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Getting Things Done with the Magic of Flow Concierge

Getting Things Done with the Magic of Flow Concierge

    Ever have something that you know you need to do, but just don’t want to take the small amount of time to do it? Have tasks that are so menial that the thought of taking the time to do them is almost offensive? Well, that’s a little harsh, but you get the drift.

    We have so many things to do in a day that we can get pretty backed up. We all know that delegation is a great way to take some of life’s todos off of our platter, but sometimes we don’t really have anyone to delegate to.

    Flow Concierge

    Enter the pilot program, Flow Concierge. Flow is the group project/task application that is simple, effective, and just darn beautiful to look at and use. They are rolling out a new feature that you can use to delegate tasks to a “Flow Concierge”.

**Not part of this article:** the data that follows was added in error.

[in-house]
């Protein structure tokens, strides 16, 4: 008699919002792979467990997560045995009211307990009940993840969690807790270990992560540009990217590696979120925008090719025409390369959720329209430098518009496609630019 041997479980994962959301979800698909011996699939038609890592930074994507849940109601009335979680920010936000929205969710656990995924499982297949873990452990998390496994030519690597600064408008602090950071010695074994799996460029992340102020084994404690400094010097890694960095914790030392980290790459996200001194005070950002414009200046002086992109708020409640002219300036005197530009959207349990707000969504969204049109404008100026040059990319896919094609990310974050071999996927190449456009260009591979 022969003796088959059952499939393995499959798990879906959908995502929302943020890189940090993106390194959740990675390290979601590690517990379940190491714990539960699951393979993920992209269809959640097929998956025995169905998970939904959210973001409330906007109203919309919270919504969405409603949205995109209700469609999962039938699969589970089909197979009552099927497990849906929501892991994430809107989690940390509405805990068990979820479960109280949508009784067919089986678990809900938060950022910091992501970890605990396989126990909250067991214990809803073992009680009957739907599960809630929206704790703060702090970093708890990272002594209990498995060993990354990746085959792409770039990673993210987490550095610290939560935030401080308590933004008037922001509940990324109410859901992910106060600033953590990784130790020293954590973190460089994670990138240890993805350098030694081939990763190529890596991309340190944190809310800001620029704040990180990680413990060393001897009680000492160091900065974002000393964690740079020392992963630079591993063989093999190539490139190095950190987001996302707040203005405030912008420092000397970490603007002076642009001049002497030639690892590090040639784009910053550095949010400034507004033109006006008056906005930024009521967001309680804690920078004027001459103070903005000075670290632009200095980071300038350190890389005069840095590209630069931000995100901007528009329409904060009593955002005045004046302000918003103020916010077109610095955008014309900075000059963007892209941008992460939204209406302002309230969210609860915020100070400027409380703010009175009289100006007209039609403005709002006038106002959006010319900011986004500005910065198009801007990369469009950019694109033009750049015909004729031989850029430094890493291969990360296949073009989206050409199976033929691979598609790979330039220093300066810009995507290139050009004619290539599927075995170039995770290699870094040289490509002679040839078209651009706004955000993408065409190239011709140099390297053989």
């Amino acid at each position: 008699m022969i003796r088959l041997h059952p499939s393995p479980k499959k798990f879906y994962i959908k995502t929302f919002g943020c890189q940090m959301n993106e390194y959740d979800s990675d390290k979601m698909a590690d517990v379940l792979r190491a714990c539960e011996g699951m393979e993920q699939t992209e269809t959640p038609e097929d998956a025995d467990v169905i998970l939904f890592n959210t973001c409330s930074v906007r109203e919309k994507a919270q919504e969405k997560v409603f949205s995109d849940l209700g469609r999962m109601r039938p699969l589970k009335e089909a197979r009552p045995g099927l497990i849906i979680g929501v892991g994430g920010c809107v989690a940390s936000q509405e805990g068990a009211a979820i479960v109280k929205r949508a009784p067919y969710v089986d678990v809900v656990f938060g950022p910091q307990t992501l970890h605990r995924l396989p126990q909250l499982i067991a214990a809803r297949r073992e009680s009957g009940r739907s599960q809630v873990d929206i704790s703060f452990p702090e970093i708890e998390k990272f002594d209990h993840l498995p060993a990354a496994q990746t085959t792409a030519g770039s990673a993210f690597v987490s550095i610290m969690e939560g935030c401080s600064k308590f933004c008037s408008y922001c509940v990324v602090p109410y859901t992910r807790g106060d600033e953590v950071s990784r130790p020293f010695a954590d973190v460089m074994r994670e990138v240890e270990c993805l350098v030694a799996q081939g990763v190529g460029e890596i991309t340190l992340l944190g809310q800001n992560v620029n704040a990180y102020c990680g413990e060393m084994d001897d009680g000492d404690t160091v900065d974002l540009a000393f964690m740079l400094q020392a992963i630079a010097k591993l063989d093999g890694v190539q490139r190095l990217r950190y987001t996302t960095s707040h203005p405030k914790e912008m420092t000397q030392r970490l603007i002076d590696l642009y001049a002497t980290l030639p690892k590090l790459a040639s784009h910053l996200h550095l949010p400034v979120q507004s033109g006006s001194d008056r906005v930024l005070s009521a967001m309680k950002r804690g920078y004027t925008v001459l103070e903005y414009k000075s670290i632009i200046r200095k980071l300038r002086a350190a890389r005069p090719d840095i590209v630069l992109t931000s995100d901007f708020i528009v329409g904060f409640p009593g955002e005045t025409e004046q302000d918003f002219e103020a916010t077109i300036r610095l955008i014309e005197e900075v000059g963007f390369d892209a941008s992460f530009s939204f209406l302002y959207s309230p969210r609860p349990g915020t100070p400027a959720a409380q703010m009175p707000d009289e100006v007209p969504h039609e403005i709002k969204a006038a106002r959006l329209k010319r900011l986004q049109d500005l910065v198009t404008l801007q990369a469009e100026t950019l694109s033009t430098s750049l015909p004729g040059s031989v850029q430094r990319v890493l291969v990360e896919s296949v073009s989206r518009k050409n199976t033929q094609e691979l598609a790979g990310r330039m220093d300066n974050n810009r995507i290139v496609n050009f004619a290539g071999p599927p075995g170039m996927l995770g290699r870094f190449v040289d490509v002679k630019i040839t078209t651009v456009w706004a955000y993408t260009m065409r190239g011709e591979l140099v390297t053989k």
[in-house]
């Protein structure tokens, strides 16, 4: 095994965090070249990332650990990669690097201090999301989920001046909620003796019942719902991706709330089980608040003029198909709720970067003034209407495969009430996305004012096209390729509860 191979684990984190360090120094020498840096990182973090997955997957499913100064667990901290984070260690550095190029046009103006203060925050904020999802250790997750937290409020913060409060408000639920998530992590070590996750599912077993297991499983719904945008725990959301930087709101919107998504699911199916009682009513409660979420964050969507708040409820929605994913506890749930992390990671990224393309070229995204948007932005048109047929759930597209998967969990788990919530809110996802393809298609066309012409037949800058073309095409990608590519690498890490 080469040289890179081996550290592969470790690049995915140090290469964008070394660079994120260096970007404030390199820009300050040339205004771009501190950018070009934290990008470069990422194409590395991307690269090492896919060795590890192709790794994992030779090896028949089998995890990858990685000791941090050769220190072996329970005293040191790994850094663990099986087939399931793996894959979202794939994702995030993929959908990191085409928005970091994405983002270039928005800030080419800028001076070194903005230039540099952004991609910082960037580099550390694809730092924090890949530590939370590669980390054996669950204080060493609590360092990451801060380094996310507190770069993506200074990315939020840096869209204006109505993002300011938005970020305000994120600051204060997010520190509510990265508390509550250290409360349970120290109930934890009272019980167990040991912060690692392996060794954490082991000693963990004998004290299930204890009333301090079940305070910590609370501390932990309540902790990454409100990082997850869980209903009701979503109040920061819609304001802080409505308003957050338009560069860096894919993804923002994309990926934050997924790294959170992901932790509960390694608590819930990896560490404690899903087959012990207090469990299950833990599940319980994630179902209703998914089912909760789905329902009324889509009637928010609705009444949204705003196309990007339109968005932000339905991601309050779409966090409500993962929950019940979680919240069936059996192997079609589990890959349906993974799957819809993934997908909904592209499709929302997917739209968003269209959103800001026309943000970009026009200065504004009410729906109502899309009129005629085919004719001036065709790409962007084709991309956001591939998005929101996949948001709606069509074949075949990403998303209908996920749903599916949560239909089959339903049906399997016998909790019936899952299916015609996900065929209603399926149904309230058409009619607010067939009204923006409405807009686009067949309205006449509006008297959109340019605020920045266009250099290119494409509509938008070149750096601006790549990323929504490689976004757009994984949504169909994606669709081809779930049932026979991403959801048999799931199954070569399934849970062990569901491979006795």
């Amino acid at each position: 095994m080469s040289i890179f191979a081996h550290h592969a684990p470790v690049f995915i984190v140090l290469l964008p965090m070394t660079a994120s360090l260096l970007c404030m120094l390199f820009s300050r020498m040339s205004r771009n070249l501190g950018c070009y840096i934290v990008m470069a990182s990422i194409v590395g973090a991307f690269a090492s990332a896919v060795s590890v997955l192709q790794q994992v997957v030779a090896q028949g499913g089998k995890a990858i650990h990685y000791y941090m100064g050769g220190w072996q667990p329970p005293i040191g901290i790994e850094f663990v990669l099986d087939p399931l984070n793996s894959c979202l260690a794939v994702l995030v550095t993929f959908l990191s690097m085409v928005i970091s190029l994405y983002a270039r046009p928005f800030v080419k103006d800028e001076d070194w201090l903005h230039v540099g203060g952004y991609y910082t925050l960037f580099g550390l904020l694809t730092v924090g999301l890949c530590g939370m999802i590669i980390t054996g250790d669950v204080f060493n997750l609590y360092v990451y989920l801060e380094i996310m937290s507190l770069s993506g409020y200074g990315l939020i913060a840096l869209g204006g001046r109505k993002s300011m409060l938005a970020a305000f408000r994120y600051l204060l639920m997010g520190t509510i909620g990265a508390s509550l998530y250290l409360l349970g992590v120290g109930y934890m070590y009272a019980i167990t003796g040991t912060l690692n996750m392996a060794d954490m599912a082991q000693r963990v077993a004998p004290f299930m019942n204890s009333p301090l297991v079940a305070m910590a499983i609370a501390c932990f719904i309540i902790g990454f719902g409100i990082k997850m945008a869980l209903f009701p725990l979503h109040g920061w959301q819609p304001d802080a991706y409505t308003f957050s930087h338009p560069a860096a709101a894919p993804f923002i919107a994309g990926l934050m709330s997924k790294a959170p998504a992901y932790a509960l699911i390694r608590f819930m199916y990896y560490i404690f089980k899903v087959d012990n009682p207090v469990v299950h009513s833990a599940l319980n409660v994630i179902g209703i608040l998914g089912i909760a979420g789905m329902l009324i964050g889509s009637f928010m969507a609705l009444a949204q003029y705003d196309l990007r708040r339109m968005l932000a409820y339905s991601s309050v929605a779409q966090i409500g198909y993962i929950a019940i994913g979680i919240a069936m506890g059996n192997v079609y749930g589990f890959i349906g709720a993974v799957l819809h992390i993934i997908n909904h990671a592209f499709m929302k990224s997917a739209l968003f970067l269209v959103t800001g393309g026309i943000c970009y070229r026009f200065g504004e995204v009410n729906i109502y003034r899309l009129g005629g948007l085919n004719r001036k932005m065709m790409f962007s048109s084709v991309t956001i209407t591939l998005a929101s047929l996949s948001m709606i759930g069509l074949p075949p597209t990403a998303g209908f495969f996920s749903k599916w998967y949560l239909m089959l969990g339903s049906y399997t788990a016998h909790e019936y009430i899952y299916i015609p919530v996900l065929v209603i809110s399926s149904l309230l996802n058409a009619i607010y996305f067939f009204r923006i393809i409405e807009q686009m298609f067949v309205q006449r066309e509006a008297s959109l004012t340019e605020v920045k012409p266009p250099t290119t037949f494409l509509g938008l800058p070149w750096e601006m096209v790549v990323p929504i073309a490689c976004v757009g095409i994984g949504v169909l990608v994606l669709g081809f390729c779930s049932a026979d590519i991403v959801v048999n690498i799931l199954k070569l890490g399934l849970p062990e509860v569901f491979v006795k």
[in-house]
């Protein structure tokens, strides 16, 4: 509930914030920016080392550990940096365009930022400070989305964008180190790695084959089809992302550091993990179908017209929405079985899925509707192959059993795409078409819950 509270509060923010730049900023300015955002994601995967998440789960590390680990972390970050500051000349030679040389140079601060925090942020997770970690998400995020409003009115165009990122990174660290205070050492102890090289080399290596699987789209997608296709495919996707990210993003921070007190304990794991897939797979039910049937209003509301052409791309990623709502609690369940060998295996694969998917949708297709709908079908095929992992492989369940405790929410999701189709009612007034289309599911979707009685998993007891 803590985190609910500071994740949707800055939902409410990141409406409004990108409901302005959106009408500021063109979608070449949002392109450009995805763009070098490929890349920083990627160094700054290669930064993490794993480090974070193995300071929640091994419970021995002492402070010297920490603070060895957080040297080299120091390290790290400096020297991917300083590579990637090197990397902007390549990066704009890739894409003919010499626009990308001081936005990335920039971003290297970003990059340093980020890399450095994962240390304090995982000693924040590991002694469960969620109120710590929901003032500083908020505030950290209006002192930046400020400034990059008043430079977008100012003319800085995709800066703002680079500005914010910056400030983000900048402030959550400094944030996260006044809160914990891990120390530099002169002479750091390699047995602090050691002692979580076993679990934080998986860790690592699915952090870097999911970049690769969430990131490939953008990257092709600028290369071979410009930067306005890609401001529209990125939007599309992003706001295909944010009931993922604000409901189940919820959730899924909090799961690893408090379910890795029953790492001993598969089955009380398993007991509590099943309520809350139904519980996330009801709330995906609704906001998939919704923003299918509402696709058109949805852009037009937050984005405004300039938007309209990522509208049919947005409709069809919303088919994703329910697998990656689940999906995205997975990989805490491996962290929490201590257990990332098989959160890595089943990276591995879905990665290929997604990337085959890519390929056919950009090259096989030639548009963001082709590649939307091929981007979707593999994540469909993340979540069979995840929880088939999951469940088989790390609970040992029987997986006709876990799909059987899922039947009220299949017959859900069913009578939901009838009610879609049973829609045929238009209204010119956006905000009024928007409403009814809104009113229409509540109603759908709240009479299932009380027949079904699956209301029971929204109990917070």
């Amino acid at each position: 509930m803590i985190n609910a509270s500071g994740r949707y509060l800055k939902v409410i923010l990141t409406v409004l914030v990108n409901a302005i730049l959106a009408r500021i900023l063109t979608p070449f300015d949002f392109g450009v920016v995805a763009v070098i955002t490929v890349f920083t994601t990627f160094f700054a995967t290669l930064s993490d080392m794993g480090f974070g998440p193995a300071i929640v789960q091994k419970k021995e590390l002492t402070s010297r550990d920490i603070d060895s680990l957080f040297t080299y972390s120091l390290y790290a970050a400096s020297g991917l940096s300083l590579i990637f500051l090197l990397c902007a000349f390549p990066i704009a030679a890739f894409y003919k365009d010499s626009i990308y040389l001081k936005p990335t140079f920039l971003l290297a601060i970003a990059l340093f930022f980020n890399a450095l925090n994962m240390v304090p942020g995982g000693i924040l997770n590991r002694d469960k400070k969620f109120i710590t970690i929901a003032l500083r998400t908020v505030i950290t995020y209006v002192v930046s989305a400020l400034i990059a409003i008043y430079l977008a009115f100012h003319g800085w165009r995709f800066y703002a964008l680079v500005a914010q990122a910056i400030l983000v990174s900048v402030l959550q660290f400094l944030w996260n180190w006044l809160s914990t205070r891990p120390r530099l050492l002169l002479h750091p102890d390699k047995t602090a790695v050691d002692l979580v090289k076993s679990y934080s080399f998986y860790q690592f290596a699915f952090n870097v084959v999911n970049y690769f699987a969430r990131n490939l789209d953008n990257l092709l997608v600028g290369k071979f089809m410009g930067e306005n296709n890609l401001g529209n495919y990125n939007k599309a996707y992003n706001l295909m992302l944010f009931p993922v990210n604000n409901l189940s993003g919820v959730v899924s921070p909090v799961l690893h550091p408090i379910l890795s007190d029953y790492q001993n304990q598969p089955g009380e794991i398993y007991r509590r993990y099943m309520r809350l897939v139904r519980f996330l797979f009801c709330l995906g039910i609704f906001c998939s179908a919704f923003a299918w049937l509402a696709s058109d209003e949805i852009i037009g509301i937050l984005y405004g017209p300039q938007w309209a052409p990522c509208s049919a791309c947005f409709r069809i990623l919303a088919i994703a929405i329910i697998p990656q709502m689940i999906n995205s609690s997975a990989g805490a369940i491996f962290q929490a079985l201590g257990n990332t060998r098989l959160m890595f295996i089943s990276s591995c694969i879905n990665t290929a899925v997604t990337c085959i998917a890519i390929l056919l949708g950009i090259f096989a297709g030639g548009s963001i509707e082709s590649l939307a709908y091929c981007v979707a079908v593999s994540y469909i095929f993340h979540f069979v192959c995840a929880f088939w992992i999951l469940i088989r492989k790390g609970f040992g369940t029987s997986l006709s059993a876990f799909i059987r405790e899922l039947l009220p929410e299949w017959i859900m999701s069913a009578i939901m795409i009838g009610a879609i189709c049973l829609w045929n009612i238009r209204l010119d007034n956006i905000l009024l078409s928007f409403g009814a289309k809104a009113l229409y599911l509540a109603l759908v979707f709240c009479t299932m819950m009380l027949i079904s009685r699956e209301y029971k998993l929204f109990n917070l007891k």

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    You can basically ask your Concierge to do anything that can be done online; look something up, compare things, answer a question, etc. What they can’t do is anything physical (“go feed my dogs”), create content or writing from scratch, offer legal advice, or do anything that involves paying for something. Anything else is fair game.

    The Magic

    So, I had a magical experience (yes, in the Steve Jobs sense of the phrase) with Flow Concierge today. It showed me just how powerful and awesome having a mini “virtual assistant” would be.

    My wife SMS’d me asking when her warranty for her MacBook was up (the bottom of it is falling apart). When I got the message a thought also hit me, “oh, boy. Our 2 year (marriage) anniversary is next week, too. What to do, what to do?” I had already been accepted into the Flow Concierge pilot so I thought I’d give it a go.